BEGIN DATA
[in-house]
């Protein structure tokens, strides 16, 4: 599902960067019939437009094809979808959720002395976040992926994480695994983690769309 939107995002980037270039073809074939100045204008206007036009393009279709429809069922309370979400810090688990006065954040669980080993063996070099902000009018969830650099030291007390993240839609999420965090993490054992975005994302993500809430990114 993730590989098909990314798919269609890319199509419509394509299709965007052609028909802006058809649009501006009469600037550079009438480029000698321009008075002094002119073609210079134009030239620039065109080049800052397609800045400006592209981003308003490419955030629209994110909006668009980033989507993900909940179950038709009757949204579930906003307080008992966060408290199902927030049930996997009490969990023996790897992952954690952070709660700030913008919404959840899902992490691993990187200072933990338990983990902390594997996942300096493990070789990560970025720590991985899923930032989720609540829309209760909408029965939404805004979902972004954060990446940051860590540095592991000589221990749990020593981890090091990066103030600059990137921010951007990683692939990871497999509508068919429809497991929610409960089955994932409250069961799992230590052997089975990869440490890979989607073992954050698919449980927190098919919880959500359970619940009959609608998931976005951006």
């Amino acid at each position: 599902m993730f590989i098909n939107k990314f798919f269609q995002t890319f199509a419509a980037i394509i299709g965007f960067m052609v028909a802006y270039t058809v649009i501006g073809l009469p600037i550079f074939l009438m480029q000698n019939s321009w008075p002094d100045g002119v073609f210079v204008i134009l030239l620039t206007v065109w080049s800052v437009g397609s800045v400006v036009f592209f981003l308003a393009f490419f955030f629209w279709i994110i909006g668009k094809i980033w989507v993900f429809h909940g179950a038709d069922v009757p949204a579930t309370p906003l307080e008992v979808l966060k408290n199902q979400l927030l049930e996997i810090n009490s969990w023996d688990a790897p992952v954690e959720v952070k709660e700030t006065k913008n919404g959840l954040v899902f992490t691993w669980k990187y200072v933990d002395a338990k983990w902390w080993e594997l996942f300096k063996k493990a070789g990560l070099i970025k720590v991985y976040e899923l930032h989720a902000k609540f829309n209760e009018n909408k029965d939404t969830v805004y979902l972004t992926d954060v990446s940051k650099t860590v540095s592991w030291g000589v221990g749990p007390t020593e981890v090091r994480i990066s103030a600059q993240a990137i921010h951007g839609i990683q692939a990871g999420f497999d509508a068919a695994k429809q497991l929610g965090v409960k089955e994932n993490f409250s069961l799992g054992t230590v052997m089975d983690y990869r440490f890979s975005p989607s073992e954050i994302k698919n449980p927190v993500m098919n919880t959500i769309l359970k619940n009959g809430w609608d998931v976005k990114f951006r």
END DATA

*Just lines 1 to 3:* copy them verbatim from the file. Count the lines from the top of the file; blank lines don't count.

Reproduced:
[in-house]
């Protein structure tokens, strides 16, 4: 599902960067019939437009094809979808959720002395976040992926994480695994983690769309 939107995002980037270039073809074939100045204008206007036009393009279709429809069922309370979400810090688990006065954040669980080993063996070099902000009018969830650099030291007390993240839609999420965090993490054992975005994302993500809430990114 993730590989098909990314798919269609890319199509419509394509299709965007052609028909802006058809649009501006009469600037550079009438480029000698321009008075002094002119073609210079134009030239620039065109080049800052397609800045400006592209981003308003490419955030629209994110909006668009980033989507993900909940179950038709009757949204579930906003307080008992966060408290199902927030049930996997009490969990023996790897992952954690952070709660700030913008919404959840899902992490691993990187200072933990338990983990902390594997996942300096493990070789990560970025720590991985899923930032989720609540829309209760909408029965939404805004979902972004954060990446940051860590540095592991000589221990749990020593981890090091990066103030600059990137921010951007990683692939990871497999509508068919429809497991929610409960089955994932409250069961799992230590052997089975990869440490890979989607073992954050698919449980927190098919919880959500359970619940009959609608998931976005951006």
């Amino acid at each position: 599902m993730f590989i098909n939107k990314f798919f269609q995002t890319f199509a419509a980037i394509i299709g965007f960067m052609v028909a802006y270039t058809v649009i501006g073809l009469p600037i550079f074939l009438m480029q000698n019939s321009w008075p002094d100045g002119v073609f210079v204008i134009l030239l620039t206007v065109w080049s800052v437009g397609s800045v400006v036009f592209f981003l308003a393009f490419f955030f629209w279709i994110i909006g668009k094809i980033w989507v993900f429809h909940g179950a038709d069922v009757p949204a579930t309370p906003l307080e008992v979808l966060k408290n199902q979400l927030l049930e996997i810090n009490s969990w023996d688990a790897p992952v954690e959720v952070k709660e700030t006065k913008n919404g959840l954040v899902f992490t691993w669980k990187y200072v933990d002395a338990k983990w902390w080993e594997l996942f300096k063996k493990a070789g990560l070099i970025k720590v991985y976040e899923l930032h989720a902000k609540f829309n209760e009018n909408k029965d939404t969830v805004y979902l972004t992926d954060v990446s940051k650099t860590v540095s592991w030291g000589v221990g749990p007390t020593e981890v090091r994480i990066s103030a600059q993240a990137i921010h951007g839609i990683q692939a990871g999420f497999d509508a068919a695994k429809q497991l929610g965090v409960k089955e994932n993490f409250s069961l799992g054992t230590v052997m089975d983690y990869r440490f890979s975005p989607s073992e954050i994302k698919n449980p927190v993500m098919n919880t959500i769309l359970k619940n009959g809430w609608d998931v976005k990114f951006r």